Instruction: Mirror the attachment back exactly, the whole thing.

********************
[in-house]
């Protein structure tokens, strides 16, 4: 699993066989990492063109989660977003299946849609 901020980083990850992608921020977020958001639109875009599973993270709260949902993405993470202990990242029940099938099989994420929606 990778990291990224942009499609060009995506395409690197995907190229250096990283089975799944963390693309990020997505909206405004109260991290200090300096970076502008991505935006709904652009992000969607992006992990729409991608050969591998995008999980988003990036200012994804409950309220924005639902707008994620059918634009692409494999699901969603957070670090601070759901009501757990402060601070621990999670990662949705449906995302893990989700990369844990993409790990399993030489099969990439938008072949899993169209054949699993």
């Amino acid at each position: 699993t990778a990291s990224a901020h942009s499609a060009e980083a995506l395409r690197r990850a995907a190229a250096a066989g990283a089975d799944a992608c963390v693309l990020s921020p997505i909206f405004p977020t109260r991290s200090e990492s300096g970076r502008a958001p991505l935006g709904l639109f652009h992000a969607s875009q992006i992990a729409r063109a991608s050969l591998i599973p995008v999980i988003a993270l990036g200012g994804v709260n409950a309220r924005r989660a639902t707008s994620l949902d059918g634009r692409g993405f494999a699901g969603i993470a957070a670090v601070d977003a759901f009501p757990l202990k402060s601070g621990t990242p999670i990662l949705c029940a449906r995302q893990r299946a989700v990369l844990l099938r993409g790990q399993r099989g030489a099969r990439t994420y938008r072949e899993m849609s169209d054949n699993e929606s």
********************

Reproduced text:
[in-house]
């Protein structure tokens, strides 16, 4: 699993066989990492063109989660977003299946849609 901020980083990850992608921020977020958001639109875009599973993270709260949902993405993470202990990242029940099938099989994420929606 990778990291990224942009499609060009995506395409690197995907190229250096990283089975799944963390693309990020997505909206405004109260991290200090300096970076502008991505935006709904652009992000969607992006992990729409991608050969591998995008999980988003990036200012994804409950309220924005639902707008994620059918634009692409494999699901969603957070670090601070759901009501757990402060601070621990999670990662949705449906995302893990989700990369844990993409790990399993030489099969990439938008072949899993169209054949699993």
């Amino acid at each position: 699993t990778a990291s990224a901020h942009s499609a060009e980083a995506l395409r690197r990850a995907a190229a250096a066989g990283a089975d799944a992608c963390v693309l990020s921020p997505i909206f405004p977020t109260r991290s200090e990492s300096g970076r502008a958001p991505l935006g709904l639109f652009h992000a969607s875009q992006i992990a729409r063109a991608s050969l591998i599973p995008v999980i988003a993270l990036g200012g994804v709260n409950a309220r924005r989660a639902t707008s994620l949902d059918g634009r692409g993405f494999a699901g969603i993470a957070a670090v601070d977003a759901f009501p757990l202990k402060s601070g621990t990242p999670i990662l949705c029940a449906r995302q893990r299946a989700v990369l844990l099938r993409g790990q399993r099989g030489a099969r990439t994420y938008r072949e899993m849609s169209d054949n699993e929606s």